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Ohioans urged to lobby for bill protecting pastors from forced participation in homosexual ‘marriages’

Lianne Laurence Lianne Laurence Follow Lianne

COLUMBUS, Ohio, February 17, 2017 (LifeSiteNews) — A Republican state representative is calling on Ohioans for an urgent 11th-hour lobbying effort to support his bill defending pastors’ religious freedom.

Nino Vitale’s Ohio Pastors Protection Act (HB-36) will prevent clergy members from being forced to cooperate with homosexual “marriages.”

The Act allows pastors to refuse to preside over or rent church facilities for marriages “that do not conform” to their and their religious society’s “sincerely held religious beliefs” without fear of criminal and civil liability.

“I’m hoping to get this thing on the floor so I can get a public vote on it,” Vitale, a state representative for Urbana, told LifeSiteNews.

The state caucus meets Tuesday evening to decide how to proceed with the bill.

Vitale is asking citizens to contact their state representatives before 4:30 p.m. Tuesday to support the bill, which is posted on his website.

He has also posted the testimony of homosexual-rights group Equality Ohio during hearings on the bill.

“I’m trying to get this out so people can’t say, oh, they didn’t say that, you’re making a mountain out of a molehill,” Vitale told LifeSiteNews.

Alana Jochum, executive director of Equality Ohio, made it “very clear” the LGBTQ lobby will force pastors to cooperate with homosexual “marriages,” he said.

Jochum told the hearing last week that any facilities rented out by a church should be considered as “public accommodations” and fall under obligatory “civil rights norms.”

“Religious entities … are not always simply ‘houses of worship;’ they also include entities that engage in commerce — by operating conference centers, reception halls, engaging in equipment rental, and much more,” she testified.

“Public accommodations were defined at the federal in the Civil Rights Act of 1964,” Jochum contended. “It’s what the lunch counter protests were about: If you’re open for business, you’re open for business to everyone. Period.”

Vitale said Jochum told him during questioning she believes “a religious faith community does not have religious liberty on their own property.”

He described his Pastors Protection Act as “a shield, not a sword” to safeguard religious liberty and civil discourse in a post-Obergefell world.

In ruling that homosexual persons have a right to “marry” each other, the Supreme Court in Obergefell “found a fundamental right to do something that certain Christian denominations say is wrong,” he said.

“So how do you figure that out? And that’s what I’m trying to do with this bill.”

HB-36 “doesn’t take any rights away,” Vitale pointed out.“It doesn’t say there’s no such thing as homosexual marriage, or we don’t recognize it, or anything else. It doesn’t speak to the Obergefell decision.”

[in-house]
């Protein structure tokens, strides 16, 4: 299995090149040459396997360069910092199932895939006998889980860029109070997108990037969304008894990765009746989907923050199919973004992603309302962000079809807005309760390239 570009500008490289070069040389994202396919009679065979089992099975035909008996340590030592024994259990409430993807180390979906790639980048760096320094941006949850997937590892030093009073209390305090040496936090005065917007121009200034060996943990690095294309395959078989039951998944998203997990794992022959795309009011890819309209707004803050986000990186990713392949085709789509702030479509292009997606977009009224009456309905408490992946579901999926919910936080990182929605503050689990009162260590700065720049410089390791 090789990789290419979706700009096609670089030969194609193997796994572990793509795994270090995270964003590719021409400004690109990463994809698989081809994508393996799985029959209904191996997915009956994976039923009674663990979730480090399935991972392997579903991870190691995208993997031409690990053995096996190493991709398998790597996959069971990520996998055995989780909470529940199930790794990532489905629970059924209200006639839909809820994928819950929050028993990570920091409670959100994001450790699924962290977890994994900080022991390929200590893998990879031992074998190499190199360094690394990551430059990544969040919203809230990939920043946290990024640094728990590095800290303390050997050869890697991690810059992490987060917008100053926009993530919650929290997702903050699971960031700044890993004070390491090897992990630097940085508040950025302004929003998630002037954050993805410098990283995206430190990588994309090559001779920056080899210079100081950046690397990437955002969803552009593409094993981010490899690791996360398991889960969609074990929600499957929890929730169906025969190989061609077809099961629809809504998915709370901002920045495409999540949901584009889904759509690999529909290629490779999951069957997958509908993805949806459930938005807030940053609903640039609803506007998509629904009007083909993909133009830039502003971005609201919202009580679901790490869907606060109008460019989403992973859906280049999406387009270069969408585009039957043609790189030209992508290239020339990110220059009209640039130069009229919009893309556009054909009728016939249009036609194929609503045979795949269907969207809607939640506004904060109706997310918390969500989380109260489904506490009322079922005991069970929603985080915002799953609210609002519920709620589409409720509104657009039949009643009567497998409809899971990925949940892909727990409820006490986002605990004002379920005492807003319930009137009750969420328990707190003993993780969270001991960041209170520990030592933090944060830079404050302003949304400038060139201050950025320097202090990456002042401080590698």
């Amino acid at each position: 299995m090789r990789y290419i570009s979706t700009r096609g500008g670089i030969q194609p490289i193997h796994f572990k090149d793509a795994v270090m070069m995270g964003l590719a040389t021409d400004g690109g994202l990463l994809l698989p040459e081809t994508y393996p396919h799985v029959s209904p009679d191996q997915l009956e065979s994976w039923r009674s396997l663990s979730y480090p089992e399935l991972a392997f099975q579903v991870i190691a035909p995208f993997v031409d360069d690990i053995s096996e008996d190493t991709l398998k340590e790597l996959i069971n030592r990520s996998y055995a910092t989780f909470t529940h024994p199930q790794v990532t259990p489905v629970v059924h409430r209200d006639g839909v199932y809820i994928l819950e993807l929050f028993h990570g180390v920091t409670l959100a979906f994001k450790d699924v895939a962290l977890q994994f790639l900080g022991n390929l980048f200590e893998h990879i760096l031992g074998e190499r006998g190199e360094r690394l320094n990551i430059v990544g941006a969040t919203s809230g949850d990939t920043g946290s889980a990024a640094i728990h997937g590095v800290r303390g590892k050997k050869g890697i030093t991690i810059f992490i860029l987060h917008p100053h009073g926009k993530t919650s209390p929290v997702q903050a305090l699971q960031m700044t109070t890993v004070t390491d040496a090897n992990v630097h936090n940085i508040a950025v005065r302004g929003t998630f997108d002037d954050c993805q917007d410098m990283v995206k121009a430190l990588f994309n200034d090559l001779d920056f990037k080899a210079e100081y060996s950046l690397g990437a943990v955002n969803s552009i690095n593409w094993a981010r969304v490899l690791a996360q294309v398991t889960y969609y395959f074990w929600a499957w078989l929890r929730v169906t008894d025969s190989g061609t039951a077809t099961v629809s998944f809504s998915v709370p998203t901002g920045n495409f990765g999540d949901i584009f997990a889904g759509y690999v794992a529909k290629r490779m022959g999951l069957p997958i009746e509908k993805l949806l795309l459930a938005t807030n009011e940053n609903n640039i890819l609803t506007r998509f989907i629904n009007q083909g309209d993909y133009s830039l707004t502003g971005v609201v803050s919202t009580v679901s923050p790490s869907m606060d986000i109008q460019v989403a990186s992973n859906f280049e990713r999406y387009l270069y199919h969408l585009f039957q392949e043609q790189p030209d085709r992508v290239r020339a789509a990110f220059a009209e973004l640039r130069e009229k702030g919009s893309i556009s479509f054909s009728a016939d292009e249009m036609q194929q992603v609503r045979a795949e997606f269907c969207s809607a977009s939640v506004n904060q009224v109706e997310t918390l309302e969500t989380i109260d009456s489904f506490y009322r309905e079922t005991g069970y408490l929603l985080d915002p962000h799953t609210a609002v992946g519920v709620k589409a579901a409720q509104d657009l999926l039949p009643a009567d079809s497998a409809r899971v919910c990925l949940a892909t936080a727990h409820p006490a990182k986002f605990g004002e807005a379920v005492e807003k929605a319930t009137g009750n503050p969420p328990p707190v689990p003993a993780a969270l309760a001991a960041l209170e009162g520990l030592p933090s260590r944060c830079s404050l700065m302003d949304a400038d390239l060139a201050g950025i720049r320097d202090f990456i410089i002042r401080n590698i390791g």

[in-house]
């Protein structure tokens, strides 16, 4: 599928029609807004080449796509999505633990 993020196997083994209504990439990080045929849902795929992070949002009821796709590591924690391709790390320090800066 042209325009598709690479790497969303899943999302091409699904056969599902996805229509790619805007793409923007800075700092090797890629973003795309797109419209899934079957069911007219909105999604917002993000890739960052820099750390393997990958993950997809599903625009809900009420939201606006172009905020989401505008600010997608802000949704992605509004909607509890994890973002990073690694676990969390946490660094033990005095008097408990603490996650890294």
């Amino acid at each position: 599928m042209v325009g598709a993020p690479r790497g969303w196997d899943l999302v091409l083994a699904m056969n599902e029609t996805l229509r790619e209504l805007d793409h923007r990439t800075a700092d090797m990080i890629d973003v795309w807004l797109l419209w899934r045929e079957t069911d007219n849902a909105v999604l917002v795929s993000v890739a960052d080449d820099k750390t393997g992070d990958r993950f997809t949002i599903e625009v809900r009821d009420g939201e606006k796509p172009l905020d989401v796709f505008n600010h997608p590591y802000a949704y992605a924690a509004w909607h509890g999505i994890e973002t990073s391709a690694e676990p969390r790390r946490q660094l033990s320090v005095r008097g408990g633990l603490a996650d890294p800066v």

The bill “simply says we’ve all got to find a way get along here,” Vitale asserted.

“We have to find a way to live in a society where if a person doesn’t want do something you want them to do, are you going to sue them? Or say, there’s 12 other cake bakers around.”

Vitale is not alone in his concern.

“Many Ohio faith leaders and parishioners” see “looming threats to the free exercise of religion, despite First Amendment protections,” he stated in last week’s hearings.

“I think the turnout of almost 40 pastors who came to testify on this bill in the last general assembly show they see a real threat,” Vitale added.

“This new bill just makes it clear, in this time of uncertainty, that Ohio clergy and Ohio church property remain protected from these types of legal challenges.”

Cleveland Right to Life describes as “necessary” and “a common sense piece of legislation” and is behind the lobby effort.

“We’re encouraging all pastors to get involved in supporting the Pastors Protection Act,” Molly Smith, president of Cleveland RTL, told LifeSiteNews.

Vitale is asking Ohioans to call their state representatives any time day or night between now and 4:30 p.m. Tuesday to voice support for the legislation.

“Your state representative can be found by zip code (bottom left) at: www.OhioHouse.gov” his website notes.

“Tell them which county you live in & ask them to pass the Pastors Protection Act to protect my church & church property. (Call day or night & leave voicemail with your name, county & title if any)”

A Cleveland Right to Life action alert also asks people specifically to contact those Republicans representatives who did not co-sponsor HB-36.  

They are: Anielski, Arndt, Blessing, Carfagna, Cupp, Dever, DeVitis, Duffey, Edwards, Faber, Gavarone, Ginter, Gonzales, Green, Hambley, Steve Huffman, Hughes, Kick, Landis, Lanese, LaTourette, Lipps, Nathan Manning, McColley, Tom Patton, Pelanda, Reineke, Rezabek, Scott Ryan, Scherer, Schuring, Seitz, Slaby, Ryan Smith, Stein.

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